Cruise Culture

[Trigger warning.]

So, I'm reading this article about the FBI reporting that "sexual and physical assaults were the leading crimes committed onboard cruise ships in recent years," and it's the usual depressing litany of failures to properly protect people from sexual assault and subsequent failures to properly serve resulting victims. And then there's the Blame Game, in which everyone who has a finger to point points it, in a wild attempt to identify who's really at fault for all these failures:
The number of attacks on ships is probably higher than reported, sexual assault experts say, because rape victims are afraid to come forward on an isolated ship with perpetrators in close quarters.

They also say cruise travelers are at a higher risk for attack because of readily available alcohol and a partying mentality on the vessels, which haul an average of 2,000 passengers each from across the globe. Of the attacks investigated by the FBI, a majority involved the use of alcohol.
Note the vague "involved the use of alcohol," which could mean a victim was drinking or that a rapist was drinking (or both), but because, of course, we can't actually ever have a real discussion about how alcohol might lower the inhibitions of rapists, most readers will naturally go immediately to the well-worn trope of drunken sluts deserving to get raped.
Cruise lines disagree, saying people are safer on the ships than they are in their own communities. The companies provide 24-hour security and screen passengers' belongings.

"The cruise ship is a closed community," said Michael Crye, executive vice president of the Cruise Lines International Association. Security officers "have absolute access to everyone onboard," he said, because each person has been documented before boarding the ship.
Note the complete ignorance of what actually causes rape—not a lack of security, not people being allowed willy-nilly to carry unexamined junk around with them, not a sense of community, not being known to authorities, but the presence of a rapist who's determined to rape someone, a rapist who knows that the illusions of safety thought to insulate "good people" from rapists, coupled with massive canons loaded with victim-blaming and set on a hair-trigger, will make raping someone and getting away with it incredibly easy.

Who's responsible for sexual assault on cruise ships? The same people who are responsible everywhere else—rapists and rape enablers, the people who see a borderline-incapacitated person being plied with more alcohol, who see someone already incapable of giving enthusiastic consent being dragged off to private quarters, who see someone being hounded by a stranger whose attentions they don't want, who see someone being bullied into dancing, sitting near, kissing, spending time with a person with whom they clearly don't feel comfortable, who listen to someone telling rape jokes, who hear someone making inappropriate comments about what they'd like to do to someone younger, drunker, more vulnerable, who see someone slipping something into another person's drink, who see any one of a million different clues that Something Bad Is Going to Happen, and do nothing, say nothing, just let it go. Or worse: Egg it on.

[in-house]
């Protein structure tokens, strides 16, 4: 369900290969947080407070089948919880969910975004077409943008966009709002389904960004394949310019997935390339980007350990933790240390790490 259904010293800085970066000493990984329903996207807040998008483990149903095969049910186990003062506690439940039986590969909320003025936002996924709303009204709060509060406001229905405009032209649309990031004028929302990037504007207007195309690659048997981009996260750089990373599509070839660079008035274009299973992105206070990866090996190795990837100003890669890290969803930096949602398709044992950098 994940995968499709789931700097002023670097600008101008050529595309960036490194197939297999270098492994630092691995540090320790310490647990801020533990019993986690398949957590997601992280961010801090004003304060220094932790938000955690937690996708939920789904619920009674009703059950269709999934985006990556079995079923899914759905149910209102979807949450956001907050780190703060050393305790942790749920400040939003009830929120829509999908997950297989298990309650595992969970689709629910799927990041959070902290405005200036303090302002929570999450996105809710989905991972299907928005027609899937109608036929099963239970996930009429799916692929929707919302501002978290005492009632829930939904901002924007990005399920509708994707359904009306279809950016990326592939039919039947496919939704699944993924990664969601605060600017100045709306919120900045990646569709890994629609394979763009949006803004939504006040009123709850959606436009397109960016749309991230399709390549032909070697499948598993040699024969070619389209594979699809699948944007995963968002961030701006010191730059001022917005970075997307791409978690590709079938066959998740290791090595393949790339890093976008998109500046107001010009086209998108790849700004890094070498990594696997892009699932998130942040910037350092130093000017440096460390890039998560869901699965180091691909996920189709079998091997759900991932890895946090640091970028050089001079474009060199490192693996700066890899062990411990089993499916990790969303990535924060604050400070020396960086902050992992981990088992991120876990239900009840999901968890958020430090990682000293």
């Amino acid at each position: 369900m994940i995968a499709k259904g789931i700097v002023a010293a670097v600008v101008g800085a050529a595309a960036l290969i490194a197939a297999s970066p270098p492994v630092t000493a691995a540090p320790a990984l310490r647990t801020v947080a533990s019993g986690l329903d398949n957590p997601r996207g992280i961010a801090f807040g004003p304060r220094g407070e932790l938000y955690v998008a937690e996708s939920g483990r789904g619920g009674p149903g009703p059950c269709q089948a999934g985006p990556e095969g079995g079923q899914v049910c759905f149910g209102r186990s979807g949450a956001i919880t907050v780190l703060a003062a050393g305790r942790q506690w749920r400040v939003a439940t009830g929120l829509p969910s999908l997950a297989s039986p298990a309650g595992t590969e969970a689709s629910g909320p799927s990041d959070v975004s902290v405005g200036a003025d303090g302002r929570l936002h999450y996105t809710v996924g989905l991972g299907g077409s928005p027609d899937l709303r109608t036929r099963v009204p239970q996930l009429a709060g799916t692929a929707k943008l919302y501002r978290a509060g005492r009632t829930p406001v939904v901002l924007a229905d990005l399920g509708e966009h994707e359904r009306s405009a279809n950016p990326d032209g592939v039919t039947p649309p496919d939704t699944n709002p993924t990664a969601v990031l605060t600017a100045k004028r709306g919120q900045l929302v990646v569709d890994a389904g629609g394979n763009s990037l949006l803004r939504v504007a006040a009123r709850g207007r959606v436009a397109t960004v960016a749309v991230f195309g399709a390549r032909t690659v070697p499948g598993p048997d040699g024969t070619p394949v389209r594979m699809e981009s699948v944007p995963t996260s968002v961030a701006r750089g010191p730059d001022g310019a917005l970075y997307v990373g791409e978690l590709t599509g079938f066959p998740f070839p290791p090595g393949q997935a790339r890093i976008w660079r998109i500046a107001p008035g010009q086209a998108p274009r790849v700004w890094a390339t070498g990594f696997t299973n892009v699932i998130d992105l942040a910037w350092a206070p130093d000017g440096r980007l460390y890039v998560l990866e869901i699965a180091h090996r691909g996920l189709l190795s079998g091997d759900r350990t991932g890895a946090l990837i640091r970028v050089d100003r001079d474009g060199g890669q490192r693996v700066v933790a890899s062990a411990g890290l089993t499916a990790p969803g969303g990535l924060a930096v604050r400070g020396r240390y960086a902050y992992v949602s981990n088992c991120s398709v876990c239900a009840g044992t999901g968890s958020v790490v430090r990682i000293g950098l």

All the muttering about stepped-up security and making sure there are rape kits on board and blah-blah-blah isn't going to make a damn bit of difference to stop people getting raped (except insomuch as some of it may well help prosecute rapists and stop them raping again). What could make a difference is fundamentally changing the culture of cruise ships to one in which the possibility of rape is not an ominous shadow in the background but its prevention is an actively, openly addressed issue: "We encourage all our guests to have a raucous and rollicking good time—but not at the expense of anyone's safety or dignity. Be a responsible and respectful partier, make sure your partner says yes, and speak up if you see someone in danger. We have a zero tolerance policy on sexual assault."

The only possible excuse for not putting that shit everywhere on board a ship, knowing that rape is a problem, is because you don't want to be a downer and ruin all the carefree fun of your passengers. Except…there's only one kind of passenger who'd really have a problem with that, isn't there?

You can't claim to care about discouraging rape if your main priority is making sure you don't lose rapists as repeat customers.

Anyway…in a final bit of cluelessness, there is this:
Authorities say passengers should report crimes immediately to a cruise line security officer or staff member on board.
Never mind that the first rape recounted in the article is a woman who was raped by a crew member.

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